More urban change questions

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More interesting questions about humans and cities and nature…

“What is the relationship between humans and nature? How does this question play out in the specific micro-environments of cities?” (p.71)

Ref: Nicholas Low, Brendan Gleeson, Ray Green and Darko Radovic (2005) The Green city: Sustainable homes, sustainable suburbs. Routledge, Abingdon and New York; and UNSW Press, Sydney

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urban change questions

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These questions are posed in the context of sustainable urban development, but I think them both interesting and relevant to fictional concerns (perhaps especially those of urban fantasy and fiction more generally?):

“Ultimately,” write, “the green city will reflect a rather different future for work. On this topic there are some very large questions: can a future of cities competing against one another in world markets be reconciled with a benign future for the environment? What are the limits of competition and how can they be enforced? Does economic growth itself have limits? How can growth be steered into environmentally benign forms of production? What forms of governance are required to regulate world markets in order to guarantee social security and environmental conservation? How do culture, place and climate influence work patterns, and consequently the physical accommodation of work?” (p.132)

Ref: Nicholas Low, Brendan Gleeson, Ray Green and Darko Radovic (2005) The Green city: Sustainable homes, sustainable suburbs. Routledge, Abingdon and New York; and UNSW Press, Sydney

Travis Price – designing with metaphor

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Explaining how his design process starts, Travis Price describes encountering the view over a powerful river on the site of the Gelman-Salop residence and beginning to make sense of the pending design through his clients’ Jewishness. Of his design process, Price writes: “You start walking around, and feel a spirit or a piece of nature or a piece of a mythical metaphor. A gesture emerges to mind. It not only speaks to how a building is going to sit technically on the site, but how it is going to move you along on the site. How am I going to walk through it? How am I going to experience vistas and openness, commune with nature? How can it free my body and spirit, in a modern sense, as the Movement lens begins to make space.” (p.168)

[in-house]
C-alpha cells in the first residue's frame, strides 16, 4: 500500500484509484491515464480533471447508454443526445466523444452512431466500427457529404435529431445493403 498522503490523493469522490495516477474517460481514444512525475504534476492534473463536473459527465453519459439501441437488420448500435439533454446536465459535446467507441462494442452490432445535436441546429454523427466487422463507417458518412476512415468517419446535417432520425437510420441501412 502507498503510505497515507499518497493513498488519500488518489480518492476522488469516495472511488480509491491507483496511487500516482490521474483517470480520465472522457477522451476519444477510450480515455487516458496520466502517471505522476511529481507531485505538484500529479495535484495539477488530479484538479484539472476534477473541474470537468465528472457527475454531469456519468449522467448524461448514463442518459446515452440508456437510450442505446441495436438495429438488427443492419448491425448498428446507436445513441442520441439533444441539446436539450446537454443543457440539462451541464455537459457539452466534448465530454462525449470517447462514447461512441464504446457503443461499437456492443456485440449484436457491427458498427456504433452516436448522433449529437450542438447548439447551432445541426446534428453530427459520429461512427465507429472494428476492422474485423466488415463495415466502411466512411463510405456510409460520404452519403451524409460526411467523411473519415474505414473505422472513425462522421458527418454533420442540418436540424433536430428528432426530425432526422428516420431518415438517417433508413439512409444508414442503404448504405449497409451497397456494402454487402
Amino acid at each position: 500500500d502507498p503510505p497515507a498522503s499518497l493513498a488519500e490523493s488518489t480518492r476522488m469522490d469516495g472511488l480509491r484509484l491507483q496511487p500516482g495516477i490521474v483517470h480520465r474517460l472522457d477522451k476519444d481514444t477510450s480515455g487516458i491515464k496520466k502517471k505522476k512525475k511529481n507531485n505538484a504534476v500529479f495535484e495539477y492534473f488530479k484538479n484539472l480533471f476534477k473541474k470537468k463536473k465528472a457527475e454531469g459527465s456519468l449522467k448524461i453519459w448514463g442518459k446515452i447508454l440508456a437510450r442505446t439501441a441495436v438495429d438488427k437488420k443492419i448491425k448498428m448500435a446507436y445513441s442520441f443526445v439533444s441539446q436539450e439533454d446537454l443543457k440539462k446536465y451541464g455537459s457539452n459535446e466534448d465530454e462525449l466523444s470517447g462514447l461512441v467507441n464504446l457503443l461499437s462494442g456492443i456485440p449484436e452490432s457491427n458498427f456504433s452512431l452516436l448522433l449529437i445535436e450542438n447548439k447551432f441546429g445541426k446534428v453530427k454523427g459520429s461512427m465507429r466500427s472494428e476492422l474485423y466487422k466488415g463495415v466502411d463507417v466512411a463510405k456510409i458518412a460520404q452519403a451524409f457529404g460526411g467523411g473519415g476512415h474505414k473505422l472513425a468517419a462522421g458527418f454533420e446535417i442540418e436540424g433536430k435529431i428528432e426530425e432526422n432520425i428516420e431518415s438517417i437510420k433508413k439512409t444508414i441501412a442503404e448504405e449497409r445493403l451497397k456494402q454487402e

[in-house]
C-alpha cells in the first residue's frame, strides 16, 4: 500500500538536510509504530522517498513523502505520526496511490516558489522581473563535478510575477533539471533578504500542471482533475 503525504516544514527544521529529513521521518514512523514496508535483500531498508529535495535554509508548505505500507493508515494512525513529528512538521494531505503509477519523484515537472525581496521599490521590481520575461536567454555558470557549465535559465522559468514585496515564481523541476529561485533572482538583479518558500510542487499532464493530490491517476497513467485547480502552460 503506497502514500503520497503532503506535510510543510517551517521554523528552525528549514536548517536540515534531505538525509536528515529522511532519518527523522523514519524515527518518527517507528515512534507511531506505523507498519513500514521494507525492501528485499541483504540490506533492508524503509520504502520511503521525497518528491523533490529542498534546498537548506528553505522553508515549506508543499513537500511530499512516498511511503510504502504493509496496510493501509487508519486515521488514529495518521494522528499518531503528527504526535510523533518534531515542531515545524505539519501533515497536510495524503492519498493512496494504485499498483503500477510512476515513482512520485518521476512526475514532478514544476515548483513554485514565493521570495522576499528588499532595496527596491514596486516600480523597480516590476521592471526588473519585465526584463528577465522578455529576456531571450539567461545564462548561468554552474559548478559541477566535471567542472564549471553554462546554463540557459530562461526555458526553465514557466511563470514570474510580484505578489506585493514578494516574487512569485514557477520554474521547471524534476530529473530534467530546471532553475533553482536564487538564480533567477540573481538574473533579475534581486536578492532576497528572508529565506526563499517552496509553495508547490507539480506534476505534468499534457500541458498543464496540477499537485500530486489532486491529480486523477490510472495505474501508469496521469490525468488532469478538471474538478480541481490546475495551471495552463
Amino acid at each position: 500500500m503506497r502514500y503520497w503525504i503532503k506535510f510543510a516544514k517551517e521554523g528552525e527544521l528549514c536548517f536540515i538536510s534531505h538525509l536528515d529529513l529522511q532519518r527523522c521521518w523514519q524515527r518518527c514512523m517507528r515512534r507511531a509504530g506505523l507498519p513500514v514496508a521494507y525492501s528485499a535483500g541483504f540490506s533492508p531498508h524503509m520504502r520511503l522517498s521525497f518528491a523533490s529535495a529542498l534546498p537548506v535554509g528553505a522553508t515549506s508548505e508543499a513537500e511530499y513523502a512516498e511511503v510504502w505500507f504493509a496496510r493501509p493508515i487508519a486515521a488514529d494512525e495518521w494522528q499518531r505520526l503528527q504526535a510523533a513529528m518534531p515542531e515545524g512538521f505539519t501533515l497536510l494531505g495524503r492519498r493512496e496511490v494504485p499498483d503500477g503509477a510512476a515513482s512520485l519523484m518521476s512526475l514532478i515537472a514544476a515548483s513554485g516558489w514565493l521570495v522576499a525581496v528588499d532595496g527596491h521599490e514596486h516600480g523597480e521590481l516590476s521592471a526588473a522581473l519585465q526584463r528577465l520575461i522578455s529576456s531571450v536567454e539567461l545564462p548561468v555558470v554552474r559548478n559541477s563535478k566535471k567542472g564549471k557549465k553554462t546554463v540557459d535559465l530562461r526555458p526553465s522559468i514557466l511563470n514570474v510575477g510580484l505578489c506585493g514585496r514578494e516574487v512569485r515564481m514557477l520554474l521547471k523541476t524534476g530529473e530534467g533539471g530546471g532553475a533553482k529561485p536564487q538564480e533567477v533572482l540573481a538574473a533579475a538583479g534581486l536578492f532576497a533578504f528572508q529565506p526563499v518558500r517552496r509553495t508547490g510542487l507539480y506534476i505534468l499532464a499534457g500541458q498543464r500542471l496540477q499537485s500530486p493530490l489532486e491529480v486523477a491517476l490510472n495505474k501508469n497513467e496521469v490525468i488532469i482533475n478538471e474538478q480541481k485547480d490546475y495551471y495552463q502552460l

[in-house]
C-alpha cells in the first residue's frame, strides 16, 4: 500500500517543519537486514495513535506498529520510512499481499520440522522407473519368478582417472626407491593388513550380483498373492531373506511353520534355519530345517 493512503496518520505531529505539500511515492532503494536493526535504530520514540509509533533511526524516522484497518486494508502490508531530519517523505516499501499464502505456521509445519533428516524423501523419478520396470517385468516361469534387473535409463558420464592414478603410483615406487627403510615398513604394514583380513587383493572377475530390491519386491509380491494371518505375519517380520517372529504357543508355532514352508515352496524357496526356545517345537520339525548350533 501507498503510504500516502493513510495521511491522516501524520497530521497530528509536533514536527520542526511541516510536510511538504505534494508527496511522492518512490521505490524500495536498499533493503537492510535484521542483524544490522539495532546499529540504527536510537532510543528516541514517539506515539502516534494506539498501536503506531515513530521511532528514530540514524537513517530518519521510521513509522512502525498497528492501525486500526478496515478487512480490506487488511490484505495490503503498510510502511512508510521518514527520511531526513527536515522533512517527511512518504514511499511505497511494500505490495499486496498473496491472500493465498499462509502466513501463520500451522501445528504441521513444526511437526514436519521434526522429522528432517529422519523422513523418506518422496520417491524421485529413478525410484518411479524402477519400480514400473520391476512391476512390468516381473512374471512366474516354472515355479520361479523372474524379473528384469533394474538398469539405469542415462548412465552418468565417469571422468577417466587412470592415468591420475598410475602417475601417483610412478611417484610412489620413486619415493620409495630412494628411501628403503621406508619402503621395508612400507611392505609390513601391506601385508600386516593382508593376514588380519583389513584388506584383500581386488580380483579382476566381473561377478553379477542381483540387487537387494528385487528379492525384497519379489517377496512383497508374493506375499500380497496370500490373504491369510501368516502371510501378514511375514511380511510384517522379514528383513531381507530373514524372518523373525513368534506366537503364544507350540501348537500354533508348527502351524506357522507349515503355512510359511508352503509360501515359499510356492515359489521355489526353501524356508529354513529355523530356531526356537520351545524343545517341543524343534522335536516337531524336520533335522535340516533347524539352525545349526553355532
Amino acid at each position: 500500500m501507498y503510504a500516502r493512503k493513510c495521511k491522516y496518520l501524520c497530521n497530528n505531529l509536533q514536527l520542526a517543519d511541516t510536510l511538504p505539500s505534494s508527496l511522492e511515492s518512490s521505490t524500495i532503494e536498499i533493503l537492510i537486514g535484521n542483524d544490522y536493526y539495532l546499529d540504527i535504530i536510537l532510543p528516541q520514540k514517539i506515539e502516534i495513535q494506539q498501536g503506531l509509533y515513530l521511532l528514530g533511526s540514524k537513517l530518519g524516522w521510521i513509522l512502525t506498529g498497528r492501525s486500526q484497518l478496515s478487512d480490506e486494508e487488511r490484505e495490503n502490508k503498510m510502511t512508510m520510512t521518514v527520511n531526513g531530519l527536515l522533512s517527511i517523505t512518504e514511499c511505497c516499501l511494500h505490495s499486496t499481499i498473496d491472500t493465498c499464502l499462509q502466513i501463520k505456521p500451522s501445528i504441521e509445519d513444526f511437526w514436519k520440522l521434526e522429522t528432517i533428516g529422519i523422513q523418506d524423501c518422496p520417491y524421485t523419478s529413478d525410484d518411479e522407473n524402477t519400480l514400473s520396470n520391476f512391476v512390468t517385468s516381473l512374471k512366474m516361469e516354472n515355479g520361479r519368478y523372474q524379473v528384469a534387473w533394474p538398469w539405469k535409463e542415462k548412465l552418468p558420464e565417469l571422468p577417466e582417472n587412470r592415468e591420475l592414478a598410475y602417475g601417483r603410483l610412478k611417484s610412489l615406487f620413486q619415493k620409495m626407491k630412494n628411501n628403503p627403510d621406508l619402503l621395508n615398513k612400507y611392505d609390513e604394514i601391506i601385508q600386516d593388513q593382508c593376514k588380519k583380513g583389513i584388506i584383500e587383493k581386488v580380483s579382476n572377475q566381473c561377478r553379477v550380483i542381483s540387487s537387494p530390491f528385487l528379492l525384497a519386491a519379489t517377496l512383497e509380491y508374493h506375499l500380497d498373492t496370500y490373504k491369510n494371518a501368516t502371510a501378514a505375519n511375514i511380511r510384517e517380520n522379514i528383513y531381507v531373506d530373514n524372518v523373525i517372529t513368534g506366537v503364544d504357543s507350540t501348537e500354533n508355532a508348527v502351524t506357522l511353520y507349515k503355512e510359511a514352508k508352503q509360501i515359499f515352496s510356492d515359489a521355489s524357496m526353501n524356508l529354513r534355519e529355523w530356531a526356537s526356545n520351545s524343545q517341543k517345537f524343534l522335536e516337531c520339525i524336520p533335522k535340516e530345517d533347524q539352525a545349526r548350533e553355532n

Ref:  Travis Price (c2006)The Archaeology of Tomorrow: Architecture and the Spirit of Place. Earth Aware: San Rafael, CA

We shape our buildings; thereafter they shape us

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Introducing his ‘Mythic Modern’ approach to architecture, Travis Price declares:

“A void permeates today’s architectural landscape. Economies of scale ignore the scale of the spirit. The result is an architecture that promulgates isolation and homogeneity.” (p.20)

Churchill’s comment that “We shape our buildings; thereafter they shape us” takes on new meaning when we see so many buildings that are shaped the same. Where does individuality reside? When militant homeowner communities impose homogeneity, the loss of identity is magnified. All that is left of self-expression is the color of the SUV in the driveway.” (p.20)

The greatest cost of the automobile-driven environment, however, is not the sprawl nor the ecological waste and excessive consumption: it is the toll of soullessness. Yet market reality cannot be ignored; so, within our economic constraints, what do we build now?” (p.20)

“Architects of vision are stuck daily with a Promethean curse. Each day they propose the possibilities for more authenticity, but daily their livers are devoured by the blinding path of standardized buildings demanded by the consumer, the government regulators, and the building moguls. The need for regeneration of authenticity goes beyond architecture: it permeates the superficial world of fashion, it permeates fine arts, it permeates music and almost every art form there is. Everything we do exists as an art form, even if badly conceived or executed.
One could always say, well, what’s so wrong about going to the mall? What’s so wrong about coming out to my house in McVille or McTown? What’s really so bad about a new high rise with neo-whatever banality pasted all over it? What’s the big hoopla? As the saying goes, “There’s nothing wrong with it, but it just ain’t right.” The subtle curse is that these soulless buildings are so seductively safe and easy to tolerate; that’s why their growth is so rampant.
Why do people make deliberate decisions to move to such an environment? When you distill it all down, it’s because they want a material, isolationist, safe world. That’s find, but very empty. It doesn’t have the layers that Rome, London, Kathmandu, Istanbul, downtown Boston, or old San Francisco have. Where you’ve got the palimpsest of change, you’ve got memory and meaning and metaphor, metaphor that rings out with layers of authenticity.” (p.24)

“Without redressing our growing definitions of authenticity, we can’t go much further; architecture has to be metaphorically reinvigorated. What I propose to call the Mythic Modern is the equilibrium of the earth and the spirit and the industrial revolution, a combination of three “lenses” I have come to call Stillness, Movement, and Nature.